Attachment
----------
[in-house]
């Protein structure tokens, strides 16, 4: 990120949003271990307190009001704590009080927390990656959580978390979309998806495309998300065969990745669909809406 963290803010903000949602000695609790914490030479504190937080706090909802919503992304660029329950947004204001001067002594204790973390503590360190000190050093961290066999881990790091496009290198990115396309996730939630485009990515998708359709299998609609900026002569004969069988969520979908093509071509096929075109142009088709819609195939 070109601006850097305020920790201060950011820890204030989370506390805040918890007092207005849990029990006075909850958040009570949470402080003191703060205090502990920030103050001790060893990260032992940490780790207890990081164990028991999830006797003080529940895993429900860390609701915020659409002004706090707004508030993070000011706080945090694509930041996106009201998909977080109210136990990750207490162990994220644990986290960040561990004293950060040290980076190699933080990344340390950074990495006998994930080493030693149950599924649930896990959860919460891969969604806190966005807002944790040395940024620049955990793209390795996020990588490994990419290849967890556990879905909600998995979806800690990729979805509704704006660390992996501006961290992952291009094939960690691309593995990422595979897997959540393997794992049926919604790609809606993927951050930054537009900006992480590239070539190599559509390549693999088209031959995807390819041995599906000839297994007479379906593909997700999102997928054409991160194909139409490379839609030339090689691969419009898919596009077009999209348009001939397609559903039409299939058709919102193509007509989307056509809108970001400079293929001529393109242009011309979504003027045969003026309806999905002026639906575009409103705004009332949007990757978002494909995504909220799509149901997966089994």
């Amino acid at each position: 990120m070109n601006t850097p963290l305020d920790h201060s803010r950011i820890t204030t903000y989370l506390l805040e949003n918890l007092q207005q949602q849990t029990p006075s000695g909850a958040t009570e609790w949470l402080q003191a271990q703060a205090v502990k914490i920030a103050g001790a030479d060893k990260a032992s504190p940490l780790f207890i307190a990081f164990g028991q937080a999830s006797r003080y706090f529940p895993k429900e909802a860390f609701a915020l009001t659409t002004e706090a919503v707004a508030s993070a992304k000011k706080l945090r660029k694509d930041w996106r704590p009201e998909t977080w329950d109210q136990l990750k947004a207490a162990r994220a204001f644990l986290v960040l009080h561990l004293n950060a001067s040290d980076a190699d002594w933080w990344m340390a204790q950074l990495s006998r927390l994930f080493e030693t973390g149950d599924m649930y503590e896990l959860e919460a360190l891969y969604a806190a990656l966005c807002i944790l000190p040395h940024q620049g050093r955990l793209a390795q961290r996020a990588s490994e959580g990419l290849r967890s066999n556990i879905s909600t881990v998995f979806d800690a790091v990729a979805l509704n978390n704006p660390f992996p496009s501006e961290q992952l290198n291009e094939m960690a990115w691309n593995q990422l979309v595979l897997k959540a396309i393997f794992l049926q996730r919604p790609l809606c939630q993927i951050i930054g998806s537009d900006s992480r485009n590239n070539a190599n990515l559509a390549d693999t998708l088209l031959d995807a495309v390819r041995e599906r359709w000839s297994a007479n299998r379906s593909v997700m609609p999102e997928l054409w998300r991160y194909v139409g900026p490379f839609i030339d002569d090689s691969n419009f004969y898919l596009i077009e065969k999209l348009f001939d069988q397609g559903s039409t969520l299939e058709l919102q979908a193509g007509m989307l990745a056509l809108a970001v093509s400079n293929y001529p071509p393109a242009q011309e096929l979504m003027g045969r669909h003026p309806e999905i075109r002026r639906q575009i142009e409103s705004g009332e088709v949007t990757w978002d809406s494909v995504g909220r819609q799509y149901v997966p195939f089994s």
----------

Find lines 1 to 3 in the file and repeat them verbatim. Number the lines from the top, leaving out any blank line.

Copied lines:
[in-house]
């Protein structure tokens, strides 16, 4: 990120949003271990307190009001704590009080927390990656959580978390979309998806495309998300065969990745669909809406 963290803010903000949602000695609790914490030479504190937080706090909802919503992304660029329950947004204001001067002594204790973390503590360190000190050093961290066999881990790091496009290198990115396309996730939630485009990515998708359709299998609609900026002569004969069988969520979908093509071509096929075109142009088709819609195939 070109601006850097305020920790201060950011820890204030989370506390805040918890007092207005849990029990006075909850958040009570949470402080003191703060205090502990920030103050001790060893990260032992940490780790207890990081164990028991999830006797003080529940895993429900860390609701915020659409002004706090707004508030993070000011706080945090694509930041996106009201998909977080109210136990990750207490162990994220644990986290960040561990004293950060040290980076190699933080990344340390950074990495006998994930080493030693149950599924649930896990959860919460891969969604806190966005807002944790040395940024620049955990793209390795996020990588490994990419290849967890556990879905909600998995979806800690990729979805509704704006660390992996501006961290992952291009094939960690691309593995990422595979897997959540393997794992049926919604790609809606993927951050930054537009900006992480590239070539190599559509390549693999088209031959995807390819041995599906000839297994007479379906593909997700999102997928054409991160194909139409490379839609030339090689691969419009898919596009077009999209348009001939397609559903039409299939058709919102193509007509989307056509809108970001400079293929001529393109242009011309979504003027045969003026309806999905002026639906575009409103705004009332949007990757978002494909995504909220799509149901997966089994």
């Amino acid at each position: 990120m070109n601006t850097p963290l305020d920790h201060s803010r950011i820890t204030t903000y989370l506390l805040e949003n918890l007092q207005q949602q849990t029990p006075s000695g909850a958040t009570e609790w949470l402080q003191a271990q703060a205090v502990k914490i920030a103050g001790a030479d060893k990260a032992s504190p940490l780790f207890i307190a990081f164990g028991q937080a999830s006797r003080y706090f529940p895993k429900e909802a860390f609701a915020l009001t659409t002004e706090a919503v707004a508030s993070a992304k000011k706080l945090r660029k694509d930041w996106r704590p009201e998909t977080w329950d109210q136990l990750k947004a207490a162990r994220a204001f644990l986290v960040l009080h561990l004293n950060a001067s040290d980076a190699d002594w933080w990344m340390a204790q950074l990495s006998r927390l994930f080493e030693t973390g149950d599924m649930y503590e896990l959860e919460a360190l891969y969604a806190a990656l966005c807002i944790l000190p040395h940024q620049g050093r955990l793209a390795q961290r996020a990588s490994e959580g990419l290849r967890s066999n556990i879905s909600t881990v998995f979806d800690a790091v990729a979805l509704n978390n704006p660390f992996p496009s501006e961290q992952l290198n291009e094939m960690a990115w691309n593995q990422l979309v595979l897997k959540a396309i393997f794992l049926q996730r919604p790609l809606c939630q993927i951050i930054g998806s537009d900006s992480r485009n590239n070539a190599n990515l559509a390549d693999t998708l088209l031959d995807a495309v390819r041995e599906r359709w000839s297994a007479n299998r379906s593909v997700m609609p999102e997928l054409w998300r991160y194909v139409g900026p490379f839609i030339d002569d090689s691969n419009f004969y898919l596009i077009e065969k999209l348009f001939d069988q397609g559903s039409t969520l299939e058709l919102q979908a193509g007509m989307l990745a056509l809108a970001v093509s400079n293929y001529p071509p393109a242009q011309e096929l979504m003027g045969r669909h003026p309806e999905i075109r002026r639906q575009i142009e409103s705004g009332e088709v949007t990757w978002d809406s494909v995504g909220r819609q799509y149901v997966p195939f089994s």